[If there is a dispute] as to whether or not the Access Date has properly occurred the matter shall be referred to the Independent Architect. It is expressly provided that the Access Date shall not be deemed to have been achieved until the date of issue to Dunnes of the Access Certificate in accordance with the agreement. The Access Certificate is a certificate of the developer's architect or the independent architect, as the case may be, certifying the Access Date in accordance with the Development Agreement (Clause 1.1).


Clause 11 requires the defendant from the Access Date to procure that the Fit- Out Works (as defined in Clause 1.38) are designed, carried out and completed in a good and workmanlike manner and in accordance with good building practice (Clause 11.4). Under Clause 11.5 the defendant is required with effect from the Access Date diligently to procure the execution and completion of the fit out works within the Fit-Out Period i.e. 26 weeks from the Access Date (with a proviso for an extension of time in certain circumstances).


Subject to the achievement of Practical Completion of the Building Works, Clause 11.12 requires the defendant to commence trading to the public from the Store as 'Dunnes' and/or 'Dunne's Stores' no later than the Store opening date. The Store opening date is defined as the later of the expiry of the fit out period and centre opening. Centre Opening (subject to provisions in relation to extensions of time) is defined in Clause 1.8 as: -

'The date following the Practical Completion of the Building Works in accordance with this Agreement that the Developer formally declares the Centre (other than the hotel and offices) open to the public, which date shall not be later than 26 weeks after the Access Date...'

Practical completion must be in accordance with the definition in Clause 1.57 and there is provision for the appointment of an independent architect to resolve any dispute as to whether or not practical completion has occurred.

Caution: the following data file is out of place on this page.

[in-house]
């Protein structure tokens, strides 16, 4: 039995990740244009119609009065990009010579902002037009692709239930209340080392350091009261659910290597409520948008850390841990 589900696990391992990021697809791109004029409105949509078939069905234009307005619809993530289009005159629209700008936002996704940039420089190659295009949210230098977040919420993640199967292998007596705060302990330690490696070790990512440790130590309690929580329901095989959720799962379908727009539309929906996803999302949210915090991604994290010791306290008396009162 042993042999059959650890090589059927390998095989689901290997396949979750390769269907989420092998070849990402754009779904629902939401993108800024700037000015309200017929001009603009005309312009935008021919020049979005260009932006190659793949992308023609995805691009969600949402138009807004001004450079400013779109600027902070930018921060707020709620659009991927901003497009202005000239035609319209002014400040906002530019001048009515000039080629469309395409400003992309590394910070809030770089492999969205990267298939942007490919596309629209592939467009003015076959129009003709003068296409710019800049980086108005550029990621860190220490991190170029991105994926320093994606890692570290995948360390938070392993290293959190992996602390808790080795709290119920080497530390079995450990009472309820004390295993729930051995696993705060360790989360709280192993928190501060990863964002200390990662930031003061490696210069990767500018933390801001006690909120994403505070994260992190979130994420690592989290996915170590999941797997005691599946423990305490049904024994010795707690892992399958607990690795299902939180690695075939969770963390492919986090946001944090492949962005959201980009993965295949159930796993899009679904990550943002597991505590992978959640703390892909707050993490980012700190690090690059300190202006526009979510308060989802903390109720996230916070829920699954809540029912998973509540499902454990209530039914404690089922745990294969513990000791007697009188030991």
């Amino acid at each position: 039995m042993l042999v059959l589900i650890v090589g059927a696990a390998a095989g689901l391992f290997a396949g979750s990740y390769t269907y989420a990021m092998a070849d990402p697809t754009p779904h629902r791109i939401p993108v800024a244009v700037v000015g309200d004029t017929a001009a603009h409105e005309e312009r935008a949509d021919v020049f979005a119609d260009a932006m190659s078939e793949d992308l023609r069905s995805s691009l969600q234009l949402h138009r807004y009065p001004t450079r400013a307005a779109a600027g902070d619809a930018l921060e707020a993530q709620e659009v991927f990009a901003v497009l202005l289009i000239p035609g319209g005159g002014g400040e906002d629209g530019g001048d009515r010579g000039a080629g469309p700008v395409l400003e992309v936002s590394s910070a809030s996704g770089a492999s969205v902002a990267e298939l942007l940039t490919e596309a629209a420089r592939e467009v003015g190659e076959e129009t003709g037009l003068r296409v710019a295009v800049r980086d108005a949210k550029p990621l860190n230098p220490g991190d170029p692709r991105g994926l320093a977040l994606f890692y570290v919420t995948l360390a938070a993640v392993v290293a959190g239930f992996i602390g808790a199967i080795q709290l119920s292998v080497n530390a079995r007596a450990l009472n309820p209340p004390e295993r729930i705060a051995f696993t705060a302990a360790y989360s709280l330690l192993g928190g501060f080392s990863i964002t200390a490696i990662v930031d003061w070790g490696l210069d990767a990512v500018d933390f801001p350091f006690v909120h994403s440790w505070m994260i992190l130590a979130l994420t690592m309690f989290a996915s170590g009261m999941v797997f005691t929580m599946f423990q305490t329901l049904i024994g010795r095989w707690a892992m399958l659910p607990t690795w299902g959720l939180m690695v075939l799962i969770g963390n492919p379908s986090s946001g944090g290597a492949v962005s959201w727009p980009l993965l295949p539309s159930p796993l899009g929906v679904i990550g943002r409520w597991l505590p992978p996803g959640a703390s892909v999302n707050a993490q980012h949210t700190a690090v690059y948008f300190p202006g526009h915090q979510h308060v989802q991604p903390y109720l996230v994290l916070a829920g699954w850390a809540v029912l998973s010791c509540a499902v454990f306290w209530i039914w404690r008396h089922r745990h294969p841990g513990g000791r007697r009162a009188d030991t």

Under Clause 1.17 the contract sum originally payable by the defendant was €46 million plus VAT. It was to be paid in stages into a deposit account referred to as the nominated account opened in the joint names of the plaintiff's and the defendant's solicitors at Allied Irish Bank plc. Within five working days of receipt by the defendant of a Payment Certificate certifying Practical Completion of the Building Works the entire amount including accrued interest was to be released to the plaintiff (Clause 9.5).


The Development Agreement and Long Lease were each varied by the Settlement Agreement. The relevant provisions of the Settlement Agreement are considered below.


Suffice to say at this stage that the consideration payable by the defendant pursuant to the Development Agreement was reduced by the Settlement Agreement from €46 million to €31 million and it was agreed that the defendant would lodge the entire consideration of €31 million to the nominated account. The original payment mechanism was replaced by Clause 11 of the Settlement Agreement which provided a new payment mechanism. This provides that consideration already lodged to the nominated account is to be released to the plaintiff in four tranches upon the plaintiff and Mr. Crosbie achieving certain stipulated milestones.


The first tranche fell due under Clause 11 (a) upon the plaintiff achieving practical completion of the Building Works other than the Point Square. The sum of €11,880,000 (plus interest) was released from the nominated account to the plaintiff following the execution of the supplemental settlement agreement in November 2010. Clause J (ii) of that agreement confirmed that this milestone had been achieved. No further monies have been released since that date.

Appointment of Receivers

By deeds of appointment dated 17th April, 2013, 18th April, 2013 and 27th May, 2013 Mr. Paul McCann and Mr. Stephen Tennant were appointed as joint receivers and joint statutory receivers of certain assets of Mr. Crosbie and the plaintiff including their respective interests in the Point Village Centre, the Dunnes unit, the Long Lease and the Development Agreement (as amended).


Following their appointment the receivers took control of the assets, though there was a delay in obtaining all the relevant files and agreements in relation to the assets that constitute the subject matter of these proceedings. The files were eventually released to the receivers in March 2014 whereupon the receivers engaged with the defendant with a view to completing matters which remained outstanding...

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2 cases
  • Edmond P Harty & Company Unlimited Company v Companies Act 2014
    • Ireland
    • High Court
    • 21 September 2023
    ...that the fee would be payable in that scenario. 43 . Luxor and Bromarin may be contrasted to Point Village Developments v. Dunnes Stores [2017] IEHC 676; [2019] IECA 233 (“ Point Village”) in which the High Court and Court of Appeal rebuffed a similar commercial logic argument (that the wor......
  • Carthy v Boylan
    • Ireland
    • Court of Appeal (Ireland)
    • 14 July 2022
    ...Bromwich Building Society [1998] 1 W.L.R. 896. They also rely on Point Village Development Limited (in Receivership) v. Dunnes Stores [2017] IEHC 676, a decision upheld on appeal to this court [2019] IECA 233. Reliance was placed on the decision of Mary Becker v. The Board of Management of......